“there is little desire at VW for VW to convert a significant portion of existing VW ICE customers to EV”

It is not so much of a conversion of existing ICE vehicle models to EVs — although that will likely be true in some cases — but rather developing new EV models. Obviously, if sales of a given ICE vehicle model falls below a certain threshold, VW will end production of that model.

Let’s hope there is something real behind this rumor. Recently I had hopes that VW’s announcements about investing in EV battery supply and putting multiple models of EVs into production were actually real plans, and not just more of VW’s habit of churning out EV vaporware… but the most recent press releases from VW are very contradictory, indicating that either it’s just more vaporware or else VW itself hasn’t decided what to do about transitioning to EVs.

I’ve been predicting for years that other auto makers would follow Tesla in building their own high-capacity battery cell factories. It would be gratifying to point to this as vindication of my predictions, but unfortunately when it comes to VW, we can’t believe anything they say about EVs (or EV batteries) until we see some solid evidence that they are actually in the process of building something.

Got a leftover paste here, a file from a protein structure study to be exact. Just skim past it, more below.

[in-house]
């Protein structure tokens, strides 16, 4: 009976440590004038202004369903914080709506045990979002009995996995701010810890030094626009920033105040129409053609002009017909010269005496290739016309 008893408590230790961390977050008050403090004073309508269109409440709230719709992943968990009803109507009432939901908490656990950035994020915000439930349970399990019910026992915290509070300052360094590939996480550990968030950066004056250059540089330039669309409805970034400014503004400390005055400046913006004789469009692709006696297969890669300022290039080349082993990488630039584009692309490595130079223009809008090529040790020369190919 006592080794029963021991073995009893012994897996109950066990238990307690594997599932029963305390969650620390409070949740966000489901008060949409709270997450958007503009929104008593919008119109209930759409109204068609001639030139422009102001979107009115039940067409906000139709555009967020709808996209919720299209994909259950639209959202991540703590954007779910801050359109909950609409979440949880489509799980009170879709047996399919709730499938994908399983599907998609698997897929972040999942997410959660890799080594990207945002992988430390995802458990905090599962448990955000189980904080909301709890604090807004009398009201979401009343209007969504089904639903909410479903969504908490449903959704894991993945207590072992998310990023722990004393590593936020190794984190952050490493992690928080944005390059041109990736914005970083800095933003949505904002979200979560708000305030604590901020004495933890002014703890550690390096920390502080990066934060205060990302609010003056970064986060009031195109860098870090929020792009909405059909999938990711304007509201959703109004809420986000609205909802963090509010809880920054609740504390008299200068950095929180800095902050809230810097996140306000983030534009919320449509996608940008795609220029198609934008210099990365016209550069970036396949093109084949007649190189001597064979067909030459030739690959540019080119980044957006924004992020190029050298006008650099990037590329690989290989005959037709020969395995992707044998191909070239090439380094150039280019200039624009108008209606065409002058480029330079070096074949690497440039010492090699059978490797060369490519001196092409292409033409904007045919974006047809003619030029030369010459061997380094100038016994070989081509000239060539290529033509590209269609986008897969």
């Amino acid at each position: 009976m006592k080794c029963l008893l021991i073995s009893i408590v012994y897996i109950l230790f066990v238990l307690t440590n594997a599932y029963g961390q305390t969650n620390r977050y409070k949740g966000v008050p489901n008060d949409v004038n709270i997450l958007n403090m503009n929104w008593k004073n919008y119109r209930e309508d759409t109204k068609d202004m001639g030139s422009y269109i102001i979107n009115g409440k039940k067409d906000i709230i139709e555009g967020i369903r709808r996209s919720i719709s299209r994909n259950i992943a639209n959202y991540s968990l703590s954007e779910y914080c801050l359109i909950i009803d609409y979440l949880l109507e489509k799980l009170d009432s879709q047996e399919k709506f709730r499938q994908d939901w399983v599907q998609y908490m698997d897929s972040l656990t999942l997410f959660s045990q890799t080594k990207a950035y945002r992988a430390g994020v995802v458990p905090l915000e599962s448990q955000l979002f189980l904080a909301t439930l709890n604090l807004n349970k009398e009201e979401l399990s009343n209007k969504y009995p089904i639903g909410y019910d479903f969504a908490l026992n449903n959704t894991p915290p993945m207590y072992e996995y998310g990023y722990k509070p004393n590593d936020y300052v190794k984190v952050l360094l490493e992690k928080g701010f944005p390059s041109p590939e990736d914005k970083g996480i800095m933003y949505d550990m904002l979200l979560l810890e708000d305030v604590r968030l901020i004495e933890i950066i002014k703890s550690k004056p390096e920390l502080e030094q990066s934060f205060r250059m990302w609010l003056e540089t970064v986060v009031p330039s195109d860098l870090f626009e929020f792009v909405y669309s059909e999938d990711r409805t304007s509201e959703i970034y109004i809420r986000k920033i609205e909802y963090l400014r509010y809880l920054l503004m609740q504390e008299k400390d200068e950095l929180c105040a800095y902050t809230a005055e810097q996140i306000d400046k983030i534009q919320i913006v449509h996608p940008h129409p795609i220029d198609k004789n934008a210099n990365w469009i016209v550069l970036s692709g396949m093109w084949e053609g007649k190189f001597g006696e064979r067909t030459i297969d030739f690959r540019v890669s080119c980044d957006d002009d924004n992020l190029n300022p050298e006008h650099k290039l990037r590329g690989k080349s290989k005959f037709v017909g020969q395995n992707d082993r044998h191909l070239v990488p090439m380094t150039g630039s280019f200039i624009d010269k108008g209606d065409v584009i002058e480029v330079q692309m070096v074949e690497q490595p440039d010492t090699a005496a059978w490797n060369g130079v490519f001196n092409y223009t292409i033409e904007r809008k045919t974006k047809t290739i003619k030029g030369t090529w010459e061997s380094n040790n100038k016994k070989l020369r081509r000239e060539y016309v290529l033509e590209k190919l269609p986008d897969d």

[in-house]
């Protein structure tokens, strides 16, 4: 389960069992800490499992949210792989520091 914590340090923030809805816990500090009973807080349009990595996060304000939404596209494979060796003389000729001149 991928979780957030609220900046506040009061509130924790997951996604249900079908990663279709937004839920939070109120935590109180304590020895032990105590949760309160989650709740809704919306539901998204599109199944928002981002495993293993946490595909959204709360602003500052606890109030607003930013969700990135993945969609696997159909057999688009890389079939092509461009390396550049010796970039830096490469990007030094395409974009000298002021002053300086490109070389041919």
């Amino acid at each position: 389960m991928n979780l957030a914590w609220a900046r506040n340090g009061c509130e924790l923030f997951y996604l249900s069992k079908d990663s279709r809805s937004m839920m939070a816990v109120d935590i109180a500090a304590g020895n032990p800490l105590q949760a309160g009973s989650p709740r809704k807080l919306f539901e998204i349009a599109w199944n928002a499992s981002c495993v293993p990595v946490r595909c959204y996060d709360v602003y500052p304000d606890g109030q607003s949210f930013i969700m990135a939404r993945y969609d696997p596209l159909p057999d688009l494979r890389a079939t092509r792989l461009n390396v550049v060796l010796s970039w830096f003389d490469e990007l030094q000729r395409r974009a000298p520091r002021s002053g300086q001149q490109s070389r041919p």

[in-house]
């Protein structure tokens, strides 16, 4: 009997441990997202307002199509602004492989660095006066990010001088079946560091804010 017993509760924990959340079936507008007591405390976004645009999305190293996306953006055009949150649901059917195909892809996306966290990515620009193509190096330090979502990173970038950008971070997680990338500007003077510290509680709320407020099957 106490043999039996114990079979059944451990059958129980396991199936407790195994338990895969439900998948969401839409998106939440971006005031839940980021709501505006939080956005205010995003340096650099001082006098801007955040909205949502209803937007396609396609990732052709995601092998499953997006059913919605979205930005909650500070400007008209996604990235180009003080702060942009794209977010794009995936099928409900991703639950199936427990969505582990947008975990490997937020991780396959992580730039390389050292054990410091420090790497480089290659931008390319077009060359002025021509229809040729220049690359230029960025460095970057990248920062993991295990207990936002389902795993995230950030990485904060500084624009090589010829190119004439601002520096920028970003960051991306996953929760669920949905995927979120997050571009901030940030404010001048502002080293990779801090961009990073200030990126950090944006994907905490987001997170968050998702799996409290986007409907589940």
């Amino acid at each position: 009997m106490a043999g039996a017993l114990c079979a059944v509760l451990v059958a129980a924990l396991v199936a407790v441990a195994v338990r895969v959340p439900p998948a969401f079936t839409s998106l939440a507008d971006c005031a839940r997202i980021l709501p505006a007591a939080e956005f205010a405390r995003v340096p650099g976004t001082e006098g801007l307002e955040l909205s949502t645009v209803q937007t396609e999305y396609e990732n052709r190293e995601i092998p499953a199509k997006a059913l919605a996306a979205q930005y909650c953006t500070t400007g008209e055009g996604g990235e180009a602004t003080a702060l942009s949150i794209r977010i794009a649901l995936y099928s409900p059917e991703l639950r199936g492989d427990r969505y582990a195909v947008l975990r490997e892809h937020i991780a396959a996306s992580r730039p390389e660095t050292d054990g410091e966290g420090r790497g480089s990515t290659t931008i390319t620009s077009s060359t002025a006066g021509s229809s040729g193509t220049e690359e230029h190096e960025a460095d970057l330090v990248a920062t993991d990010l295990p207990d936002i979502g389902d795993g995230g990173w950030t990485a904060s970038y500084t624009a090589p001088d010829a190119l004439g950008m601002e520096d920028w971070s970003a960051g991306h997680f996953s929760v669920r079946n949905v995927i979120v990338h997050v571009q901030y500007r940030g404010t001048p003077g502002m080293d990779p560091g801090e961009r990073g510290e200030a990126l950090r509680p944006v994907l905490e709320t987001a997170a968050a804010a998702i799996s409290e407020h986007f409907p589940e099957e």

So what exactly are the contradiction(s) to which you are referring?

I am not necessarily disagreeing with you. It’s just that when you claim “press releases from VW are very contradictory”, that statement should be followed up by what you believe is contradictory.

Originally, VW’s published strategy was standardized battery module (both form factor and electrical specs), and rather than build modules themselves, would have battery vendors bid on supplying the modules; this was supposed to be better than owning their own factory, and a car could have modules from multiple vendors.
This contradicts the current talk about their own battery plant. It’s not necessarily that the original strategy is wrong , but the annoying thing with VW is they’re talking the talk (the immense number of concept vehicles, including vaporware concepts; the recent claim about half price of a Tesla), long before they’re walking any kind of walk.